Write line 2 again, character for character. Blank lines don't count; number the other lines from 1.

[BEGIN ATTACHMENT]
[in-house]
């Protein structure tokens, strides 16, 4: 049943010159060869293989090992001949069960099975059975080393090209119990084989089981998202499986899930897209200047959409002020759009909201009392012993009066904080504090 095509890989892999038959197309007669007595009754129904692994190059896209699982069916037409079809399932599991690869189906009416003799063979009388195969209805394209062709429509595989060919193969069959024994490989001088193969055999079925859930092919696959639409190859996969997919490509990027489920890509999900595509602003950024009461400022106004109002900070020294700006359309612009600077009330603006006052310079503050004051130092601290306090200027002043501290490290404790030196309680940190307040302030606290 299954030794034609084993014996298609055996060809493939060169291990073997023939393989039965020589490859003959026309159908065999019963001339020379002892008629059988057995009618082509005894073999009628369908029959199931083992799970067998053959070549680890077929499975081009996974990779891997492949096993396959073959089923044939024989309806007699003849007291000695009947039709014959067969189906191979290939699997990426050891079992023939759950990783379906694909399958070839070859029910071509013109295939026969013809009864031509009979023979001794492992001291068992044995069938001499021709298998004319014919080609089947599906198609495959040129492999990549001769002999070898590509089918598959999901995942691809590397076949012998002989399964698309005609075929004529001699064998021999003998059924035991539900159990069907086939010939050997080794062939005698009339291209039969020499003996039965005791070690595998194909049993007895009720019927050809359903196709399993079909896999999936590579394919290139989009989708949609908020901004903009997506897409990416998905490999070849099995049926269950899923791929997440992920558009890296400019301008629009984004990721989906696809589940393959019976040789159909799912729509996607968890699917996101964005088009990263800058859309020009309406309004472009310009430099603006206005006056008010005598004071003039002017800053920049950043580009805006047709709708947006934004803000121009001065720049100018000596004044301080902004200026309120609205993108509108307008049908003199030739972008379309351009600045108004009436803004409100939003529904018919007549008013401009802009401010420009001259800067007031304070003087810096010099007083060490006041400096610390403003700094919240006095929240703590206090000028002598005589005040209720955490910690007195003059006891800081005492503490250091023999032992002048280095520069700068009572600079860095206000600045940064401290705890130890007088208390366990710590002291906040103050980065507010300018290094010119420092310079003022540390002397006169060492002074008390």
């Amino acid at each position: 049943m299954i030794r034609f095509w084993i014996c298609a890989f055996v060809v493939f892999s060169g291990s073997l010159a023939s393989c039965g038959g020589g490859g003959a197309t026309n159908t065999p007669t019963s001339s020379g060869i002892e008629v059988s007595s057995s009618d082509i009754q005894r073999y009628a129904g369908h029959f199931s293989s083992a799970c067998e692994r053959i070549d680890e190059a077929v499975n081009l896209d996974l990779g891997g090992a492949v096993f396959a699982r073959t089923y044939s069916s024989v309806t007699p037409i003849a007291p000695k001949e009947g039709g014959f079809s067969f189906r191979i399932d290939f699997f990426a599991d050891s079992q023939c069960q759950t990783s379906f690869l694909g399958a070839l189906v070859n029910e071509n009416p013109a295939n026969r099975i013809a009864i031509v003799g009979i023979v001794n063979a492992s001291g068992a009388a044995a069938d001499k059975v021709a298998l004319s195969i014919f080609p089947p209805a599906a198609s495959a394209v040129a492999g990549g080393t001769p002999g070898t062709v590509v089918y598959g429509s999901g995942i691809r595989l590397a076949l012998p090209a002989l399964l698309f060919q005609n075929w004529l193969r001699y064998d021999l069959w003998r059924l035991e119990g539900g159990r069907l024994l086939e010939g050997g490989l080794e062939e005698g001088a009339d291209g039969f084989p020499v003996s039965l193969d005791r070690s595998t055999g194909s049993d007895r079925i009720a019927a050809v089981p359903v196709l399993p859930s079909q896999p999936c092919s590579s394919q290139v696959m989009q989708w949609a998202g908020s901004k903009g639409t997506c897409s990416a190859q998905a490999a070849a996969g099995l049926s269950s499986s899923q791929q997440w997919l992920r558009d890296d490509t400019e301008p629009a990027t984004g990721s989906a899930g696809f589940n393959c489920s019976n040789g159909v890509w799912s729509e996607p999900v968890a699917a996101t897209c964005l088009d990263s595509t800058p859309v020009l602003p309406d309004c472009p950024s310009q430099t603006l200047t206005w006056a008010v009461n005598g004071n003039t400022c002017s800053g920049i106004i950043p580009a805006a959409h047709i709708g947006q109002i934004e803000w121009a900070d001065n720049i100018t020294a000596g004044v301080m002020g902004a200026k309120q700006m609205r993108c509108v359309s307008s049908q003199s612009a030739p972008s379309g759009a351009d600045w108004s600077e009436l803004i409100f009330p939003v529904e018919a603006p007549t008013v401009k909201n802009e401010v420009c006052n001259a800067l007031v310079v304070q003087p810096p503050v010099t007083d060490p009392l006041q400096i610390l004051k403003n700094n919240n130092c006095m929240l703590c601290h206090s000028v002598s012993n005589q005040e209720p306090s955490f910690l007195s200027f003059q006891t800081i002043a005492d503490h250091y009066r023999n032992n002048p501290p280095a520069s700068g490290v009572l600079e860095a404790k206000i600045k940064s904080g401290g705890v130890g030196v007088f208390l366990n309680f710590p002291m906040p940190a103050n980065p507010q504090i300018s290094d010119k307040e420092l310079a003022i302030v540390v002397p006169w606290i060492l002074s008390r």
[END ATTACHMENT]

């Protein structure tokens, strides 16, 4: 049943010159060869293989090992001949069960099975059975080393090209119990084989089981998202499986899930897209200047959409002020759009909201009392012993009066904080504090 095509890989892999038959197309007669007595009754129904692994190059896209699982069916037409079809399932599991690869189906009416003799063979009388195969209805394209062709429509595989060919193969069959024994490989001088193969055999079925859930092919696959639409190859996969997919490509990027489920890509999900595509602003950024009461400022106004109002900070020294700006359309612009600077009330603006006052310079503050004051130092601290306090200027002043501290490290404790030196309680940190307040302030606290 299954030794034609084993014996298609055996060809493939060169291990073997023939393989039965020589490859003959026309159908065999019963001339020379002892008629059988057995009618082509005894073999009628369908029959199931083992799970067998053959070549680890077929499975081009996974990779891997492949096993396959073959089923044939024989309806007699003849007291000695009947039709014959067969189906191979290939699997990426050891079992023939759950990783379906694909399958070839070859029910071509013109295939026969013809009864031509009979023979001794492992001291068992044995069938001499021709298998004319014919080609089947599906198609495959040129492999990549001769002999070898590509089918598959999901995942691809590397076949012998002989399964698309005609075929004529001699064998021999003998059924035991539900159990069907086939010939050997080794062939005698009339291209039969020499003996039965005791070690595998194909049993007895009720019927050809359903196709399993079909896999999936590579394919290139989009989708949609908020901004903009997506897409990416998905490999070849099995049926269950899923791929997440992920558009890296400019301008629009984004990721989906696809589940393959019976040789159909799912729509996607968890699917996101964005088009990263800058859309020009309406309004472009310009430099603006206005006056008010005598004071003039002017800053920049950043580009805006047709709708947006934004803000121009001065720049100018000596004044301080902004200026309120609205993108509108307008049908003199030739972008379309351009600045108004009436803004409100939003529904018919007549008013401009802009401010420009001259800067007031304070003087810096010099007083060490006041400096610390403003700094919240006095929240703590206090000028002598005589005040209720955490910690007195003059006891800081005492503490250091023999032992002048280095520069700068009572600079860095206000600045940064401290705890130890007088208390366990710590002291906040103050980065507010300018290094010119420092310079003022540390002397006169060492002074008390």